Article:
Yard and Garden: growing herbs indoors

Aaron J. Steil
Iowa State University Extension and Outreach
Herbs being grown indoors.

AMES, Iowa — Even while the weather is cold outside, it is still possible to enjoy fresh herbs for cooking. Taking advantage of a sunny window in your home can allow for herbs to thrive all year. In this article, Iowa State University Extension and Outreach horticulturists answer questions on how to grow herbs indoors. 

Which herbs are best for growing indoors?

Just about any herb has the potential to be grown indoors. There are, however, a few species that do better with indoor growing conditions. These herbs tolerate the lower light levels, low humidity, and cooler temperatures indoors, making them the best herbs to start with when growing herbs inside your home. Parsley, mint, chives, basil, oregano, cilantro and thyme are all great candidates to grow indoors. While still relatively easy to grow inside, rosemary, sage, lemon balm, marjoram, chervil and bay laurel are good species to try next. 

What growing conditions are best for indoor herbs?

Light is typically the most limiting factor to successfully growing herbs indoors. Plants will need as much direct sunlight as you can provide. Most herbs need around eight hours of direct light each day when grown indoors. A south-facing sunny window is a great candidate, but a bright east or west-facing window can be good as well. 

The typical temperatures found indoors are ideal for herbs. Allow the soil to dry between each watering as most herbs do not tolerate wet soils. Containers should be appropriately sized. Those that are too large stay wet too long. Containers should have good drainage with well-drained potting mix. Clay or terracotta pots are great options for herbs because they are porous and dry out more readily. Grow each species of herb in its own container, as it is difficult to create the best growing conditions for multiple species of herbs in a single container.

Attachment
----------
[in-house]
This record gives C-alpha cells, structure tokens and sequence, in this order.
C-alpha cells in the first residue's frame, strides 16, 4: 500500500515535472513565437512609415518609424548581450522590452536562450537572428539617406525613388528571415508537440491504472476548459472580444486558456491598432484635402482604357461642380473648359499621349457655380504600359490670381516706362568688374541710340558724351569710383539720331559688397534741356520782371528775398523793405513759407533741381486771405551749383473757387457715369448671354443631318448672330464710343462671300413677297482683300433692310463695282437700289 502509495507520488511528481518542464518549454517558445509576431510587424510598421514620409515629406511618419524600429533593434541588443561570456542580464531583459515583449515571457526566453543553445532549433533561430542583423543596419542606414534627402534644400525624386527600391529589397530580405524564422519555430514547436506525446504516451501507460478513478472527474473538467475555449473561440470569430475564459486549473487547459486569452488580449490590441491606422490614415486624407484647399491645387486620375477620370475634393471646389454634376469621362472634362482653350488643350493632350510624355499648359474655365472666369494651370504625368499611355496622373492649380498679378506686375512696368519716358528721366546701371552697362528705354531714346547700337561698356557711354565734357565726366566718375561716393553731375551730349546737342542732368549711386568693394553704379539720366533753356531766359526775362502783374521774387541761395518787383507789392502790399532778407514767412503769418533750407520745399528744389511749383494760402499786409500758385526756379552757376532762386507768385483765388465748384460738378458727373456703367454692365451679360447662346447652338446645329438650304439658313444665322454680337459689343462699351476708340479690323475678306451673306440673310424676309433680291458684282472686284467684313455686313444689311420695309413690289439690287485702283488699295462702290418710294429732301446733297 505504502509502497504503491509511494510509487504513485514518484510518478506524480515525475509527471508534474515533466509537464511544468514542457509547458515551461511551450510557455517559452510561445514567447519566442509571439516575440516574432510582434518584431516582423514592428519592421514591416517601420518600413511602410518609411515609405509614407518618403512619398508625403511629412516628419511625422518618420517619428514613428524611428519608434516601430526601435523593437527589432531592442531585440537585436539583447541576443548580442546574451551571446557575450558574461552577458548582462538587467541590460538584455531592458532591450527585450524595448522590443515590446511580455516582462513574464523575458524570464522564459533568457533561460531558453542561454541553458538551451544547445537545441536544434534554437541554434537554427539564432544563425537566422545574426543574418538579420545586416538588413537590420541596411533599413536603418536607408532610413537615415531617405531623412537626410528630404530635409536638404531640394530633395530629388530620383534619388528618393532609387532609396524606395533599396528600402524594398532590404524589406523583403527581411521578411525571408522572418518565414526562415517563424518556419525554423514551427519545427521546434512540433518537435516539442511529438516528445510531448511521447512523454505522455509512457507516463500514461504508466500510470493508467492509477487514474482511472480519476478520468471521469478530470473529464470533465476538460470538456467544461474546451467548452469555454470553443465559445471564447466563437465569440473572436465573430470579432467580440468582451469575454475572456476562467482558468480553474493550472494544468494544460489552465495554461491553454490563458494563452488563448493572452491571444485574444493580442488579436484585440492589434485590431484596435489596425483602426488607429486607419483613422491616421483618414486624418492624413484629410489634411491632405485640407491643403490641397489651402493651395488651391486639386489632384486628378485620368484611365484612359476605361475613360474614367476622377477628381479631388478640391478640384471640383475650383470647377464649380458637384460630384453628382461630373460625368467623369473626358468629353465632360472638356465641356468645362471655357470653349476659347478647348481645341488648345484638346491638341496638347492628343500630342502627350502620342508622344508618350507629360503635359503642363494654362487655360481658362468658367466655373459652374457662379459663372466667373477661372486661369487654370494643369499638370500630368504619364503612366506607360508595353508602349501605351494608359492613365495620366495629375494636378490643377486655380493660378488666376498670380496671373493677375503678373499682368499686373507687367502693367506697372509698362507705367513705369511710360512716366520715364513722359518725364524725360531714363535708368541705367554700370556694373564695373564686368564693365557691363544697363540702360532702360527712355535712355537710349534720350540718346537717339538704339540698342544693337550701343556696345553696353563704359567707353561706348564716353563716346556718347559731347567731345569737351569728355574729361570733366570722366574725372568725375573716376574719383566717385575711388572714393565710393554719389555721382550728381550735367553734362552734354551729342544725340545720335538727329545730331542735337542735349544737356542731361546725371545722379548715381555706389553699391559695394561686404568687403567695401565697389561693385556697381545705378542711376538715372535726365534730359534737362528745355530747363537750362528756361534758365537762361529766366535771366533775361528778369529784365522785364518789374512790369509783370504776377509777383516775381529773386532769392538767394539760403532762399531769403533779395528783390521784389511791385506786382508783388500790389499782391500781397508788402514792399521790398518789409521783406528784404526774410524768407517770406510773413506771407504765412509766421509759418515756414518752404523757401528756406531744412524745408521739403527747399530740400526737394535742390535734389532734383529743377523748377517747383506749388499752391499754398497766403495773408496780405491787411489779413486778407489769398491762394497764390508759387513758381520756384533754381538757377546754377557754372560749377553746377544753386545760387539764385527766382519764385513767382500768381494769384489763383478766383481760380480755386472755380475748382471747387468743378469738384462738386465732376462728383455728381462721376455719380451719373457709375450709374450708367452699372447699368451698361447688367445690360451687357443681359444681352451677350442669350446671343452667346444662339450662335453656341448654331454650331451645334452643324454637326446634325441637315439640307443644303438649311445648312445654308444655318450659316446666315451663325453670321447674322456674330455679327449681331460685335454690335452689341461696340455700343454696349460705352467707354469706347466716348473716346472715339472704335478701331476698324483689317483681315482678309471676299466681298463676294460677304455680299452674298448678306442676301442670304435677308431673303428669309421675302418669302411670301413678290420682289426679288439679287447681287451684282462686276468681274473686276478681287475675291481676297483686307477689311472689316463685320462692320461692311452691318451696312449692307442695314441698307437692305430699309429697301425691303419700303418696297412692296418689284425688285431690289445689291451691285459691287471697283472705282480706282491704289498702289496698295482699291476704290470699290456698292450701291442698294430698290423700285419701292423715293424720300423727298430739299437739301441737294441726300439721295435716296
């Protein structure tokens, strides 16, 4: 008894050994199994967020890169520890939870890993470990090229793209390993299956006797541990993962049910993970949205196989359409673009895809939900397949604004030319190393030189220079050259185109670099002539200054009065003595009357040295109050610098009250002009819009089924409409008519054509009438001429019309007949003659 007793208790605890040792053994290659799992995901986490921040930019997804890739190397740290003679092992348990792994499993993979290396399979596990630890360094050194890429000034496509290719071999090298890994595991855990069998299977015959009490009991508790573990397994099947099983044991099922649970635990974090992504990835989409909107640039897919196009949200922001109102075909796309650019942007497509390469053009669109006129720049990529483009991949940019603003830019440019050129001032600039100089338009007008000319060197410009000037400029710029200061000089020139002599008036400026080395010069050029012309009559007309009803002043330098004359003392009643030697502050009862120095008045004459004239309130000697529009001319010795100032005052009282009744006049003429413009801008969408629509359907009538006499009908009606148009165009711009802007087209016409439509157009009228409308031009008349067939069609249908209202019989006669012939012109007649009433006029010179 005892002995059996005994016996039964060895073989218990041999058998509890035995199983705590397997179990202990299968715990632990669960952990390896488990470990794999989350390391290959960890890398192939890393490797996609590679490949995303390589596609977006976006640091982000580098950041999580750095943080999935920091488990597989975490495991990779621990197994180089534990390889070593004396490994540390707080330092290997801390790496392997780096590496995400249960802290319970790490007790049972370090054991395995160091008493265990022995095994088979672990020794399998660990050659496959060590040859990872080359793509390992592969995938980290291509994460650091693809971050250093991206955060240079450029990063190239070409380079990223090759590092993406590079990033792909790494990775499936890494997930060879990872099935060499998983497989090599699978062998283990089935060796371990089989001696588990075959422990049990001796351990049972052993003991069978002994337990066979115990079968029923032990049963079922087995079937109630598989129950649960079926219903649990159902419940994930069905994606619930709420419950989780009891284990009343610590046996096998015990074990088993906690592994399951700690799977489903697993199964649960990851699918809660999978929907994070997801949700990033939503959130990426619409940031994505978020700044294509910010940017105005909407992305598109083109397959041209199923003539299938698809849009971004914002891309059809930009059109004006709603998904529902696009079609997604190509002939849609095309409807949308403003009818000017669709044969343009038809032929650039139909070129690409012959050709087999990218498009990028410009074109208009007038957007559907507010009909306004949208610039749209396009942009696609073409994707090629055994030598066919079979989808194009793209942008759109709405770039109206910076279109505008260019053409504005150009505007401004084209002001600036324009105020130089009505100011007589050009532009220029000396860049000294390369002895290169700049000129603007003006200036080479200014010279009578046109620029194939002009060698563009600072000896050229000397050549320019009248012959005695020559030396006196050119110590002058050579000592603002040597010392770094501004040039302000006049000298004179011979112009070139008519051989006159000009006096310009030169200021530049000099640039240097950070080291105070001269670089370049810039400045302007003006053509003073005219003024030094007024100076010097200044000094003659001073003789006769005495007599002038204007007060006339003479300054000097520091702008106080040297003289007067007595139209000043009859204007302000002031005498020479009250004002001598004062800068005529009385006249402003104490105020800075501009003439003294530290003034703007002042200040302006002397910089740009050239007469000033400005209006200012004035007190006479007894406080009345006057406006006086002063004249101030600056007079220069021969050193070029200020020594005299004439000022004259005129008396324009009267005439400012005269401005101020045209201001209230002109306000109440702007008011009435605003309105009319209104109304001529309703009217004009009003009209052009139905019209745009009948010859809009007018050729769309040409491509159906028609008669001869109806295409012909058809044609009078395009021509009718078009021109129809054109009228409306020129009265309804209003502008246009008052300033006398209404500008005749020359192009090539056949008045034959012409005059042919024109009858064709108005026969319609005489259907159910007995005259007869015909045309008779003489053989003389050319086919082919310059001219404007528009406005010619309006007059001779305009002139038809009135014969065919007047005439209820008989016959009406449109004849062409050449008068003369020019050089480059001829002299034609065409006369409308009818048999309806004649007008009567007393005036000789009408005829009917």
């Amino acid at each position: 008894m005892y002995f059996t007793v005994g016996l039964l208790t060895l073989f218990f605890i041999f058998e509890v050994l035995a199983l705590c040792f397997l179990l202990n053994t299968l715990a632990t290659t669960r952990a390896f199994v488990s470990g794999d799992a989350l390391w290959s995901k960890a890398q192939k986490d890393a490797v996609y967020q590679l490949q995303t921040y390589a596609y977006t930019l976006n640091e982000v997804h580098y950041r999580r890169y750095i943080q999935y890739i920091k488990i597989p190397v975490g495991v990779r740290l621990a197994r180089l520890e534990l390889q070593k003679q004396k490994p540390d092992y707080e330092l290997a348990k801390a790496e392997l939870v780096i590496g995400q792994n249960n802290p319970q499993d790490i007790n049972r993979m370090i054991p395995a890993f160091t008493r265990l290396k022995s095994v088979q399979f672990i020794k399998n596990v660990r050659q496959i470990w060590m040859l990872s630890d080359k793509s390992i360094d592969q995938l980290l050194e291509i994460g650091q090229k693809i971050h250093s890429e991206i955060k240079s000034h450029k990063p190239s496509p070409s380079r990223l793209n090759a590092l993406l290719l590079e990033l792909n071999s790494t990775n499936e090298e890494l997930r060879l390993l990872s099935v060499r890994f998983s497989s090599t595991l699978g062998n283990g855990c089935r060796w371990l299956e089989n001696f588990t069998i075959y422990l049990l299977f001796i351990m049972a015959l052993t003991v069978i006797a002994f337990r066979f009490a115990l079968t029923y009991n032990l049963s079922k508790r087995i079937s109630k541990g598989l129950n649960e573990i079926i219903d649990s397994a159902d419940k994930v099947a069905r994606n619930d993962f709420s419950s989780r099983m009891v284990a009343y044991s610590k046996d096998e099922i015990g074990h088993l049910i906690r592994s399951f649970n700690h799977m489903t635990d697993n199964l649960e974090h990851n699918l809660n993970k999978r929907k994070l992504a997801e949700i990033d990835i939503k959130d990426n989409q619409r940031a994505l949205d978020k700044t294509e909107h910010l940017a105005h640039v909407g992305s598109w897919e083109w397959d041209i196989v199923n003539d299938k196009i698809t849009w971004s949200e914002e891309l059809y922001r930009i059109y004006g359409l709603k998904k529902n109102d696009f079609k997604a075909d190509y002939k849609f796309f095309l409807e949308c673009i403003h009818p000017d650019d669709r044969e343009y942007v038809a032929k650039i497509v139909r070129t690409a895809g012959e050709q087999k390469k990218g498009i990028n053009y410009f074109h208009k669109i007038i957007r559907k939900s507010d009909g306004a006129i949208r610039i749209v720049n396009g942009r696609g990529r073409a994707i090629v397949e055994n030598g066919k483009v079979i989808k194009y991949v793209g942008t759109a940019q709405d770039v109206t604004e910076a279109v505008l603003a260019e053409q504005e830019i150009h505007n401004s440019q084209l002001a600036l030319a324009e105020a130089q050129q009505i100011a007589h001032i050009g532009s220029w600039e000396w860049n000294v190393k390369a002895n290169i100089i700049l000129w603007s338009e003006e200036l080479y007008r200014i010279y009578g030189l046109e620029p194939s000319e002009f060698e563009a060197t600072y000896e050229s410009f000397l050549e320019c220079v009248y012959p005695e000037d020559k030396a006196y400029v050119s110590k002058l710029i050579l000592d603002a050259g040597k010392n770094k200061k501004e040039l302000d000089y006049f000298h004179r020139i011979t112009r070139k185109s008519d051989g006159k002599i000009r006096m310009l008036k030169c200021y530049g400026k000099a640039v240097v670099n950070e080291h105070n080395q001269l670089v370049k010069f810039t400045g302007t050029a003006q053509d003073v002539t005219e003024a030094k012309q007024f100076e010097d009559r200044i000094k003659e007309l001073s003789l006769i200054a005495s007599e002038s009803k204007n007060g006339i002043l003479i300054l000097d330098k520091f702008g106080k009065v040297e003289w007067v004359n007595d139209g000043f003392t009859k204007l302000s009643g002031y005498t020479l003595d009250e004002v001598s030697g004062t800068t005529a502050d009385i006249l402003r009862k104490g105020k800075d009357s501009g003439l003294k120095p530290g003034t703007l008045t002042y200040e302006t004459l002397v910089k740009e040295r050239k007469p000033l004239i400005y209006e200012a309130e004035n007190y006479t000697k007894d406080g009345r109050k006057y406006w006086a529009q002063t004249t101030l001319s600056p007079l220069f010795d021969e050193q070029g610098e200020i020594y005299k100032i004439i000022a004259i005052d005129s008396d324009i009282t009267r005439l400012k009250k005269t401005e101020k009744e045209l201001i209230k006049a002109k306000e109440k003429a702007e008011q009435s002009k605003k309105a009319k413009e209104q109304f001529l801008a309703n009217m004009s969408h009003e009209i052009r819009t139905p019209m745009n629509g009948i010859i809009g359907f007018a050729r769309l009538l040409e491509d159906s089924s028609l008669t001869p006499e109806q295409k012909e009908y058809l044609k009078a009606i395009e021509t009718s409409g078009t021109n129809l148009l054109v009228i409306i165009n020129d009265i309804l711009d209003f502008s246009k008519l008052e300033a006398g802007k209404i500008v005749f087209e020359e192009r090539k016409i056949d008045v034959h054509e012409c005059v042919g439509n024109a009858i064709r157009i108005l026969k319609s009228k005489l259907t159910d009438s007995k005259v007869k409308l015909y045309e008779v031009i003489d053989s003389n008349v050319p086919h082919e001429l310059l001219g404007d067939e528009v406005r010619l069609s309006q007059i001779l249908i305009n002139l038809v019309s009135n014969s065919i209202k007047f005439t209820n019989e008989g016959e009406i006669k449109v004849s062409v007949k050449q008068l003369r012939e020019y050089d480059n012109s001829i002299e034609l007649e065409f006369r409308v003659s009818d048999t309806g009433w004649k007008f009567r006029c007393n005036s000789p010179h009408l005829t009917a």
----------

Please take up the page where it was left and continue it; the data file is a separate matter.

Herbs do not require as much fertilizer as other container plants but they do benefit from periodic light fertilization with a balanced all-purpose fertilizer solution at half or quarter strength. Fertilize in early spring through summer and avoid fertilization during the winter months. 

How can I provide more light for my herbs?

Providing enough light for herbs to grow well indoors, especially during the winter months when days are shorter, is difficult. Some herbs will tolerate as little as six hours of direct light a day but most want eight or more hours each day. When light levels are not adequate, herbs grow well under supplemental light. 

Small grow-light setups are available from many online retailers and garden centers. Gardeners can also build their own grow-light setup. These can range from a compact florescent bulb in a task light fixture for a few plants, to a plug-in 4-foot LED shop light for larger herb collections. Look for full-spectrum grow lights in high-output fixtures. Place lights within 6 to 12 inches of the leaves for higher light intensities. Plug the light into a timer set to be on for 12 to 16 hours a day for ideal growth. 

How do I harvest and use herbs grown indoors?

Harvest herbs indoors as you would if grown outdoors. Most do well with periodic snipping as they are needed in the kitchen. Leafy annual herbs, like basil, chervil, and parsley, can be cut back severely when harvested. Using a sharp knife or pruning shears, cut just above a leaf or pair of leaves. Leave approximately 4 to 6 inches of the stem for later growth. Do not cut back leafy perennial herbs as heavily as annual herbs. On perennials, such as chives, mint, oregano, and thyme, remove the top one-third of growth. 

After several harvests, it is best to discard old annual herbs and start new plants from seed. Once the danger of frost has passed in the spring, perennial and tender perennial herbs, like rosemary, bay laurel and marjoram, can be moved outdoors where the harvest can continue all summer. 

Will indoor grown herbs taste the same as those grown outdoors?

Many indoor grown herbs are not as strong or as intensely flavored compared to those grown outside. However, basil will always taste like basil whether it is grown indoors or outdoors.